A heartwarming story to give you some inspiration to continue giving back! Taken from our local newspaper, The Daily Dispatch, it’s not often good news makes it into the papers.
THE Children for Children campaign is aimed at raising funds by schools for disadvantaged and vulnerable children. Trish Schroeder heads up the Children for Children project for the East London/Border area. She said the response in East London has been “unbelievable”. “This year 42 schools participated and we have raised about R200000.”
She explained that the campaign runs for a month once a year and relies on children to raise funds or food for child-headed homes or abused and vulnerable children. Each school is given one food item they need to raise. Schroeder said the project also creates awareness among donor children about HIV/Aids, poverty and child-headed homes.
The food collected by the schools is donated to Loaves and Fishes, who in turn distribute the food to those in need. Although Schroeder stressed this is not a competition between schools, she was touched by the generosity of the poorer schools who muster up whatever they can to make a contribution.
She was impressed by schools such as Alphendale Secondary, Kubusie Combined School, Southernwood Primary School, Kidd’s Beach Primary School and Lilyfontein. Alphendale Secondary’s project leader Lynette Morrison-Mahlaba said “because Alphendale is a poverty-stricken area itself, kids sometimes do not have extra to give”.
She added that children are nonetheless happy to give what little they have. This year her school collected four boxes of baked beans. She added that teachers led by example and also gave to motivate the students.
Bulelwa Stefane, who heads up the project at Kubusie Combined School, said she was impressed with the children who went beyond the call of du call of duty to bring in old clothes, in addition to funds needed to buy sugar (their designated item). “I am happy with their involvement because we have disadvantaged kids with HIV at our school. So we are happy to give,” she said. Her school collected 20c and 50c from students, which they used to buy eight 1kg packets of sugar.
Lilyfontein School’s project leader Jenny Scherwitz says that they got creative in their collection. “We had a ‘civvies day’ at the end of the term and their donation was a packet of rice.” Scherwitz said they have been involved with the Children for Children project for the past five years and that the donations have been growing every year. “We are thrilled. In 2004 we raised 234kg of rice (their designated item) and we thought we had done well,” she joked.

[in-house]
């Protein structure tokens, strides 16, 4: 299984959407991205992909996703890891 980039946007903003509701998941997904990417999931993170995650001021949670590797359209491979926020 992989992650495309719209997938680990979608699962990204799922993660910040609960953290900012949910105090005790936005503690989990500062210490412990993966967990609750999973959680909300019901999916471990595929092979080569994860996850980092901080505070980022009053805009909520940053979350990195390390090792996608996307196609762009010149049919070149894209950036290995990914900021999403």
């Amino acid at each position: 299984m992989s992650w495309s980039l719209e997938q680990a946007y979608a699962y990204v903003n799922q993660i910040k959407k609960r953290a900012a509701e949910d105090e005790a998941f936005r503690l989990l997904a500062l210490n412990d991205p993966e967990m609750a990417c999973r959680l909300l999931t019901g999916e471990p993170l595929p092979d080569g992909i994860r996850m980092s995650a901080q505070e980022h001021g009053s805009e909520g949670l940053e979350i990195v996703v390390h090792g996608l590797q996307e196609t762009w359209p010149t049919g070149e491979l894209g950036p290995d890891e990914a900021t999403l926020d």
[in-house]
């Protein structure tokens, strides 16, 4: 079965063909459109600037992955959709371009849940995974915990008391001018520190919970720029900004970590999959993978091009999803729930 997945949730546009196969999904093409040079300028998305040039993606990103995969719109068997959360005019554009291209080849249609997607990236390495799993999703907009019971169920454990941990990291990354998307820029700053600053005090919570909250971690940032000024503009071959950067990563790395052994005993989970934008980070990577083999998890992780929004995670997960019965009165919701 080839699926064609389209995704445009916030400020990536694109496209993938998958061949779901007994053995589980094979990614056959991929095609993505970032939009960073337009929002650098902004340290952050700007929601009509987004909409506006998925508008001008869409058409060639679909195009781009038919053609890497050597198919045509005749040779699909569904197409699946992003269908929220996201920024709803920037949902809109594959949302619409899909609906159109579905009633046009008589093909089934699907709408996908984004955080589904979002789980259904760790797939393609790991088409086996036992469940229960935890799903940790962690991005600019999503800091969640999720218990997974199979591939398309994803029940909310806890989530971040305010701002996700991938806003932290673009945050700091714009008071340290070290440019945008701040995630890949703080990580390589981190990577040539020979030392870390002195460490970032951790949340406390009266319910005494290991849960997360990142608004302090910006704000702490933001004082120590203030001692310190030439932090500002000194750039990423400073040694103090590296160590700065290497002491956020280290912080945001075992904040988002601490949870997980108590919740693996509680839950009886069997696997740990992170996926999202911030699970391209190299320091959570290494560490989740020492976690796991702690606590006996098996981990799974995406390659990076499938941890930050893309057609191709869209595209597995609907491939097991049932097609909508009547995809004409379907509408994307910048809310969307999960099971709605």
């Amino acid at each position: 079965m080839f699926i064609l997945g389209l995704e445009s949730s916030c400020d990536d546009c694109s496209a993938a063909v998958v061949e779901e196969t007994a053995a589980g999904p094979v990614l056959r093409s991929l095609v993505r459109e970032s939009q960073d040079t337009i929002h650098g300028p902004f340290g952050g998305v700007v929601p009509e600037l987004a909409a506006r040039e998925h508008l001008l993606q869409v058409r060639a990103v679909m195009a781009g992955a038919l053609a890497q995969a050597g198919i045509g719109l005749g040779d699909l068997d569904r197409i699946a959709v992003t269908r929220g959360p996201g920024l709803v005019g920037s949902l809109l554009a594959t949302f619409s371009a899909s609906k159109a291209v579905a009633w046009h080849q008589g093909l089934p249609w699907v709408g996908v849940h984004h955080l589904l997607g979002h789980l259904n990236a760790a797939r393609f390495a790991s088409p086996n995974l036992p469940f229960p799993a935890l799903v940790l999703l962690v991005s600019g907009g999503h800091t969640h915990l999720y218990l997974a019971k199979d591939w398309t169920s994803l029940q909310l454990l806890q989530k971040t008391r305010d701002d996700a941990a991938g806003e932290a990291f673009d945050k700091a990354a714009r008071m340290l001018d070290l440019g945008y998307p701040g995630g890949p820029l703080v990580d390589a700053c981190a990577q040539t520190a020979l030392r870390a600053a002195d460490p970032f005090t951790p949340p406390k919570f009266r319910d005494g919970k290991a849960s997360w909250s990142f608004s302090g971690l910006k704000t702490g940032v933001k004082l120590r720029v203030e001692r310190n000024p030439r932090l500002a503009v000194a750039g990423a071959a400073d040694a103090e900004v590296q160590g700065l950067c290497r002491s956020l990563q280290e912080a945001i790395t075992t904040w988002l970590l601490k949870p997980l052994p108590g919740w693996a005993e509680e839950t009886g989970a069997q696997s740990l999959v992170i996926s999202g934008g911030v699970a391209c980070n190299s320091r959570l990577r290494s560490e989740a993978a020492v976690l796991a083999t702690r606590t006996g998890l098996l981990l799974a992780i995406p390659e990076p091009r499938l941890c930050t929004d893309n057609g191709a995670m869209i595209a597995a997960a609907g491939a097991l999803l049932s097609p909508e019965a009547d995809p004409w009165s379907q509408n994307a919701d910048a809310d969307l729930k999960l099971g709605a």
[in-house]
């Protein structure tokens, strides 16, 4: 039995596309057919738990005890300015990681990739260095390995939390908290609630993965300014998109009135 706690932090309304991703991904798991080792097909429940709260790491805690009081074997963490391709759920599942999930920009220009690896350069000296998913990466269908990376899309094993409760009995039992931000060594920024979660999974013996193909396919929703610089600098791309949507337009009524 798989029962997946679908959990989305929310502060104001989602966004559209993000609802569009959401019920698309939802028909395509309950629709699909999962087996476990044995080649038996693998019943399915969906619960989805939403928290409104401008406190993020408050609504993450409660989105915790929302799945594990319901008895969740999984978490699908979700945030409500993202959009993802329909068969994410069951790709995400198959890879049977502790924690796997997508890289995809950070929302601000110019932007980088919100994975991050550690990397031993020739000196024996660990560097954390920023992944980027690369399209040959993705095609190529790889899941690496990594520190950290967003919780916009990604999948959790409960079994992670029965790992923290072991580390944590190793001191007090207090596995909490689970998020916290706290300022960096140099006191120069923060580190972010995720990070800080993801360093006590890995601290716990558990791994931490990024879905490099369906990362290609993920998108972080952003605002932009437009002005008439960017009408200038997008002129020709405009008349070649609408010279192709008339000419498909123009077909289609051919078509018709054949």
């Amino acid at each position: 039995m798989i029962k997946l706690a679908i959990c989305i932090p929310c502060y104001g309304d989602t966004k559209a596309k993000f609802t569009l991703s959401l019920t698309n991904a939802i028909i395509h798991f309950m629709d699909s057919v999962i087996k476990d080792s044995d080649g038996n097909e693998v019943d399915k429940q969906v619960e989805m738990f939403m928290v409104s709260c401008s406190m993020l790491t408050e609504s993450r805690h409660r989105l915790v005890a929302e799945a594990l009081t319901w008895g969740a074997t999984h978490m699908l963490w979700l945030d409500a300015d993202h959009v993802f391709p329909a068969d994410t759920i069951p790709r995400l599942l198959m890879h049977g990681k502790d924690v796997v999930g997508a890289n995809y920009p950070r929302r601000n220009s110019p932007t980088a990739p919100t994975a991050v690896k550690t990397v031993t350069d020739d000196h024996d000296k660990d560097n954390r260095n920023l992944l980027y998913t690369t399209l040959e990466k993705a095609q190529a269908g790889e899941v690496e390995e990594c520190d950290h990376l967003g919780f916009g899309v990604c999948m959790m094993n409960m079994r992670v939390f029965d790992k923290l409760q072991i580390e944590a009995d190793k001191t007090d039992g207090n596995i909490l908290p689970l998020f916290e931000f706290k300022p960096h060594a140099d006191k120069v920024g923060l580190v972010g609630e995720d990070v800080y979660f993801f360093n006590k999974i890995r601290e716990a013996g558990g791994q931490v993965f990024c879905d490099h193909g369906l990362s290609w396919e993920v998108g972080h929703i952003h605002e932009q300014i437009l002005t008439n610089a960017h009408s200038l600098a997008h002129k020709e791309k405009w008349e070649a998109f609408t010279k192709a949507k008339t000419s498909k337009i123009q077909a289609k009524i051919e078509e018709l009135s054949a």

This year the school made a donation of 2066.5kg of rice. Scherwitz added that it was the generosity of the parents who teach their children that is better to give than to receive. Grade 4 pupil Tasmin Labuschagne said that giving made her “feel good”, and added that she will continue to give in the years to come.
Children for Children was started in Cape Town by the city’s National Professional Teachers’ Organisation of South Africa (Naptosa) branch. Its success was showcased at a national conference where East London’s Naptosa chairperson, Paul Wetmore, was present. He felt this campaign would work in his home city.
He said when he started the project in East London five years ago, he was overwhelmed by the response. “The first year we received so much food it took a whole day to clear.” Wetmore added that Dr Trudy Thomas was approached to help distribute the food, but that she was not equipped at the time for such large amounts of food.
He said the non-profit organisation Loaves and Fishes was born out of the generosity of the children. — By LOIS MOODLEY firstname.lastname@example.org